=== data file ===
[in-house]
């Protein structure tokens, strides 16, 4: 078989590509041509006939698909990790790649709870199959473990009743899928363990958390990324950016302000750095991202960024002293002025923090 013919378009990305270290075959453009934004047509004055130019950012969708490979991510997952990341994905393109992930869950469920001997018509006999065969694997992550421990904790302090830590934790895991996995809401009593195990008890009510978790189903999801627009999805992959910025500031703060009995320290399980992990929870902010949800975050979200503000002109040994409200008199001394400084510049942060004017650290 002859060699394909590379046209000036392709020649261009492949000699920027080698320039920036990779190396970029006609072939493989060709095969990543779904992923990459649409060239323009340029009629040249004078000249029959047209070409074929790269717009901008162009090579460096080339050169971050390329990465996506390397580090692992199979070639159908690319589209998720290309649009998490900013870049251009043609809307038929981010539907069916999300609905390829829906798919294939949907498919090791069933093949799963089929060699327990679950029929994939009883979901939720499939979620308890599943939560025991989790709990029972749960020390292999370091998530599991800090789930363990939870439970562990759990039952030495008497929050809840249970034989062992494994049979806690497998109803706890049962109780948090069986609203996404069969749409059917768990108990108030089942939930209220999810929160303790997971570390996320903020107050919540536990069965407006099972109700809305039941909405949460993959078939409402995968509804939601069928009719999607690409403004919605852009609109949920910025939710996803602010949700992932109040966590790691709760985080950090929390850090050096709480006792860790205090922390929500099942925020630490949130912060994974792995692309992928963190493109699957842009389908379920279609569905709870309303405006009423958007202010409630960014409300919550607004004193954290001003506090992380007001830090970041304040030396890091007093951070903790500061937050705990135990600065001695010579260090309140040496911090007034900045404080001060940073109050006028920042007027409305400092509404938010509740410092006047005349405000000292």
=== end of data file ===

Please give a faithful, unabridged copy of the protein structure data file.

[in-house]
């Protein structure tokens, strides 16, 4: 078989590509041509006939698909990790790649709870199959473990009743899928363990958390990324950016302000750095991202960024002293002025923090 013919378009990305270290075959453009934004047509004055130019950012969708490979991510997952990341994905393109992930869950469920001997018509006999065969694997992550421990904790302090830590934790895991996995809401009593195990008890009510978790189903999801627009999805992959910025500031703060009995320290399980992990929870902010949800975050979200503000002109040994409200008199001394400084510049942060004017650290 002859060699394909590379046209000036392709020649261009492949000699920027080698320039920036990779190396970029006609072939493989060709095969990543779904992923990459649409060239323009340029009629040249004078000249029959047209070409074929790269717009901008162009090579460096080339050169971050390329990465996506390397580090692992199979070639159908690319589209998720290309649009998490900013870049251009043609809307038929981010539907069916999300609905390829829906798919294939949907498919090791069933093949799963089929060699327990679950029929994939009883979901939720499939979620308890599943939560025991989790709990029972749960020390292999370091998530599991800090789930363990939870439970562990759990039952030495008497929050809840249970034989062992494994049979806690497998109803706890049962109780948090069986609203996404069969749409059917768990108990108030089942939930209220999810929160303790997971570390996320903020107050919540536990069965407006099972109700809305039941909405949460993959078939409402995968509804939601069928009719999607690409403004919605852009609109949920910025939710996803602010949700992932109040966590790691709760985080950090929390850090050096709480006792860790205090922390929500099942925020630490949130912060994974792995692309992928963190493109699957842009389908379920279609569905709870309303405006009423958007202010409630960014409300919550607004004193954290001003506090992380007001830090970041304040030396890091007093951070903790500061937050705990135990600065001695010579260090309140040496911090007034900045404080001060940073109050006028920042007027409305400092509404938010509740410092006047005349405000000292």